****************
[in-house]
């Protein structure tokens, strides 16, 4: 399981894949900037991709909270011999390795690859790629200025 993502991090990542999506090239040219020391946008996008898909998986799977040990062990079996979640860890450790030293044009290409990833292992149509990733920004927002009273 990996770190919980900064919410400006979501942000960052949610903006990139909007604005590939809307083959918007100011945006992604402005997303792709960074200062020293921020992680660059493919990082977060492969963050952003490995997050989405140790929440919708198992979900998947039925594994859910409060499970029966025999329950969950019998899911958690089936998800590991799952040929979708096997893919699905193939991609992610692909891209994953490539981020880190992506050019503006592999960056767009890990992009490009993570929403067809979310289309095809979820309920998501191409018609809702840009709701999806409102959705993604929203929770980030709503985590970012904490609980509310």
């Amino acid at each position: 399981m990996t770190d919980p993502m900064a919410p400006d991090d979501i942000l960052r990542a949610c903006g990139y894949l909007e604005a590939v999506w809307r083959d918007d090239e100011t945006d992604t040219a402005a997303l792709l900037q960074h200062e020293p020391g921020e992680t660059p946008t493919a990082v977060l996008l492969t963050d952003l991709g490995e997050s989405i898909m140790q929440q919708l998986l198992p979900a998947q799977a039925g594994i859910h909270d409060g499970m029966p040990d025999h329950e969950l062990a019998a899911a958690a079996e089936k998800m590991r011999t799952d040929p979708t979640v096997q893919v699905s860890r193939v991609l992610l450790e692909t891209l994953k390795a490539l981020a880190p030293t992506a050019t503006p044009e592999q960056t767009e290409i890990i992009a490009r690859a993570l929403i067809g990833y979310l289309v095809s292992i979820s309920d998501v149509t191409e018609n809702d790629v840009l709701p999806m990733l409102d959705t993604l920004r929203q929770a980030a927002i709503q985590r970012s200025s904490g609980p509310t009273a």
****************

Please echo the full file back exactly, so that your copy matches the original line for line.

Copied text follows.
[in-house]
């Protein structure tokens, strides 16, 4: 399981894949900037991709909270011999390795690859790629200025 993502991090990542999506090239040219020391946008996008898909998986799977040990062990079996979640860890450790030293044009290409990833292992149509990733920004927002009273 990996770190919980900064919410400006979501942000960052949610903006990139909007604005590939809307083959918007100011945006992604402005997303792709960074200062020293921020992680660059493919990082977060492969963050952003490995997050989405140790929440919708198992979900998947039925594994859910409060499970029966025999329950969950019998899911958690089936998800590991799952040929979708096997893919699905193939991609992610692909891209994953490539981020880190992506050019503006592999960056767009890990992009490009993570929403067809979310289309095809979820309920998501191409018609809702840009709701999806409102959705993604929203929770980030709503985590970012904490609980509310």
């Amino acid at each position: 399981m990996t770190d919980p993502m900064a919410p400006d991090d979501i942000l960052r990542a949610c903006g990139y894949l909007e604005a590939v999506w809307r083959d918007d090239e100011t945006d992604t040219a402005a997303l792709l900037q960074h200062e020293p020391g921020e992680t660059p946008t493919a990082v977060l996008l492969t963050d952003l991709g490995e997050s989405i898909m140790q929440q919708l998986l198992p979900a998947q799977a039925g594994i859910h909270d409060g499970m029966p040990d025999h329950e969950l062990a019998a899911a958690a079996e089936k998800m590991r011999t799952d040929p979708t979640v096997q893919v699905s860890r193939v991609l992610l450790e692909t891209l994953k390795a490539l981020a880190p030293t992506a050019t503006p044009e592999q960056t767009e290409i890990i992009a490009r690859a993570l929403i067809g990833y979310l289309v095809s292992i979820s309920d998501v149509t191409e018609n809702d790629v840009l709701p999806m990733l409102d959705t993604l920004r929203q929770a980030a927002i709503q985590r970012s200025s904490g609980p509310t009273a």